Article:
One of the key aspects of human efficiency is making decisions based on facts, data, and nonideological logic. Before we start defining the individual policy issues and deciding how they will fit into a moderate party platform, we have to look at the budget. The federal budget is the limiting factor of how much government can do. Because of this it is important that the government spend the money wisely and collect enough money to cover the costs. In other words, the government needs to be efficient in the decision making. Unfortunately, the outcome of many decisions is determined by politics which is based on ideology and getting reelected. Decisions need to be based on facts, data, and nonideological logic.
First, some basics about the budget. There are three categories for spending:
- Discretionary spending is determined by Congress each year. This was equal to $1.11 Trillion in 2015. This category includes military spending.
- Mandatory spending is also determined by Congress but is long term. It includes Social Security and Medicare. This category was equal to $2.45 trillion in 2015.
- Finally, we have interest on the debt which was $229 Billion in 2015.
This results in a total of $3.8 Trillion being spent in 2015.
The growing debt has gotten a lot of attention over the last few years and will be the topic of the next blog.
The sources of income to support the budget are, of course, taxes and borrowing. Here we have the following major categories:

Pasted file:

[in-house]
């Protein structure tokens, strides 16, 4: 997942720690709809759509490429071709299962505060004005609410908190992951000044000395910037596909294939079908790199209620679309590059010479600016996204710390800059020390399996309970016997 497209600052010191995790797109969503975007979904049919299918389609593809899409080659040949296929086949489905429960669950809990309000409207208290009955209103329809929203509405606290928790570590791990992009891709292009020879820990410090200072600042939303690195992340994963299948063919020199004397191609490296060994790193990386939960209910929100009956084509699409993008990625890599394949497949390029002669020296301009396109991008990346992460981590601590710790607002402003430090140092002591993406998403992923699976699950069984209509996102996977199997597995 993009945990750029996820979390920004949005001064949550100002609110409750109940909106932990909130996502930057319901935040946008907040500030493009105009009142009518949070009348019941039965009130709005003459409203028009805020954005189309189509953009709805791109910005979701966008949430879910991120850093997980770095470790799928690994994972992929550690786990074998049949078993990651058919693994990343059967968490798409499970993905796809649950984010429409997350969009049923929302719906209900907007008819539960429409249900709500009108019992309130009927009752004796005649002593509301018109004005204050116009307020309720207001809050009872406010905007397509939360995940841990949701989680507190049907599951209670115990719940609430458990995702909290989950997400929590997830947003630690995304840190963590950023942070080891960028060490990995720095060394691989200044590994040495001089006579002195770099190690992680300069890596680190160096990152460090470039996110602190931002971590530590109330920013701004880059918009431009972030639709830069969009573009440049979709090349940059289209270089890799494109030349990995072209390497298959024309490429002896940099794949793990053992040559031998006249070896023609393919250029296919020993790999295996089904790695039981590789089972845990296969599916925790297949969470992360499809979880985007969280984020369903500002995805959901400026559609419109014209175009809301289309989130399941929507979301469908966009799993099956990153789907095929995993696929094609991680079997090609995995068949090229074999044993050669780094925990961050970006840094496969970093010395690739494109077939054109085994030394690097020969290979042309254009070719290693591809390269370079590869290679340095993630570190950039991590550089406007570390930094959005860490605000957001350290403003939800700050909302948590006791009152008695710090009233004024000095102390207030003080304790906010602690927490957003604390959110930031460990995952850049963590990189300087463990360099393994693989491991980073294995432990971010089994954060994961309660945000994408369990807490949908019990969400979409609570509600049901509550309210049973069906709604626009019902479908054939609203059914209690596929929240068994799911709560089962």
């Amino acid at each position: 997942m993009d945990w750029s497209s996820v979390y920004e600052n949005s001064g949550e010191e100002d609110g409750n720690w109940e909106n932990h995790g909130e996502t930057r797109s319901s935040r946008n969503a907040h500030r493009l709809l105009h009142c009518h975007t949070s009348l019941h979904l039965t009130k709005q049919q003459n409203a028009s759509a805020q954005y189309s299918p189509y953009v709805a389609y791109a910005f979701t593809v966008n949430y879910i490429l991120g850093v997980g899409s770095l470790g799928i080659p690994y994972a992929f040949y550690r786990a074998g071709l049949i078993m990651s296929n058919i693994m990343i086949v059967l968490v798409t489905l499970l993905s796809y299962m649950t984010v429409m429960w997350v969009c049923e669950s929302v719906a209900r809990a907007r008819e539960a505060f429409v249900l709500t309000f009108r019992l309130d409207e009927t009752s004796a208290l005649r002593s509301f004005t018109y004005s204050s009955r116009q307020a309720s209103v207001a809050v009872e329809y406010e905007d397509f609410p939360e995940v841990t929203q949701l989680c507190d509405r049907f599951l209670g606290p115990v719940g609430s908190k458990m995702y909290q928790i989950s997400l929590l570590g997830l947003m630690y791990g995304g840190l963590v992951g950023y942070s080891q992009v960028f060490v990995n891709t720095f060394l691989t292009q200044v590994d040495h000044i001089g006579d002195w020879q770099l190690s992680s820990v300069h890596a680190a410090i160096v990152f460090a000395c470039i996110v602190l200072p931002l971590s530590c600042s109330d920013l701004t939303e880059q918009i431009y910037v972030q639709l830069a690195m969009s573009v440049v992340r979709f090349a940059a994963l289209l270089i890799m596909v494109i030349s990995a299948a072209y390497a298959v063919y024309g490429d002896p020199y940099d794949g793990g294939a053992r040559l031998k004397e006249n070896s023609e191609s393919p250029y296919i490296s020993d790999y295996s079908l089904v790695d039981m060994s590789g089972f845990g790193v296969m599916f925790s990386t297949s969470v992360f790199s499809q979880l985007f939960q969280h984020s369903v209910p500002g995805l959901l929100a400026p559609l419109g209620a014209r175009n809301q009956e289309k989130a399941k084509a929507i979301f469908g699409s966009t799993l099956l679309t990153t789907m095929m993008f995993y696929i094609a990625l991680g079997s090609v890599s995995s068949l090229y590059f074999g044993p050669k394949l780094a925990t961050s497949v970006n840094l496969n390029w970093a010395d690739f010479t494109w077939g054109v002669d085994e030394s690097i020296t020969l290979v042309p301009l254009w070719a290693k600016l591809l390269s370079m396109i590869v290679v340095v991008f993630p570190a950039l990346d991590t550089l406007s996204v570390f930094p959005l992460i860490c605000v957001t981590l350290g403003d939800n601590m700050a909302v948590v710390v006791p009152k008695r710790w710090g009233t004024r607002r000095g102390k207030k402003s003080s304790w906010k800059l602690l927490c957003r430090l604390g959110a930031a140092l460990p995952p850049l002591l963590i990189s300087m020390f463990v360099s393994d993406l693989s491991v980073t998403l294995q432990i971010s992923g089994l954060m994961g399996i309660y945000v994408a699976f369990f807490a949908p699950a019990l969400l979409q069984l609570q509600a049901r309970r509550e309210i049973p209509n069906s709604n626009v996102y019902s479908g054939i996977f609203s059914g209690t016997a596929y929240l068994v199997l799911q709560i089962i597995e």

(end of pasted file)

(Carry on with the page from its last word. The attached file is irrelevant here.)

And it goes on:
- Tax revenue from income taxes, customs, etc. was about $2.05 Trillion in 2015.
- Taxes from what are called trust funds which is primarily Social Security and Medicare taxes. This category took in about $1.13 Trillion in 2015.
- Finally, we had to borrow money in the amount of about $435 Billion in 2015.
It is interesting that about half of the money borrowed went to pay interest on the existing debt.
The biggest parts of the total budget in 2015 were as follows:
- Medicare and Medicaid spending was about $937 Billion or about 25% of total spending.
- Social Security spending was about $882 Billion or about 24% of total spending.
- Defense spending was about $583 Billion or about 16% of total spending.
Then there are lots of smaller categories such as Education (about $100 Billion) and Energy and Environment (about $13 Billion). Some categories have contributions from both discretionary and mandatory spending such as Transportation (about $96 Billion) and Veterans Benefits (about $151 Billion). I keep saying about because different sources have different amounts.
One of the categories that I was interested in, antipoverty programs, did not exist. It turns out that there is quite a list of programs included and they are located in numerous departments so it is very difficult to get an accurate picture of how much is actually spent. The CATO Institute estimated nearly $1 Trillion in 2012 on such programs. Meanwhile, a post in the Washington Post in 2014 estimated $212 Billion for the same programs. Quite a range.
So nothing is simple. However, this is the easy part. Now we have to look at the facts and data of how the government takes in and spends money on an individual issue basis. As mentioned, the next blog will discuss the debt.
Next: The Debt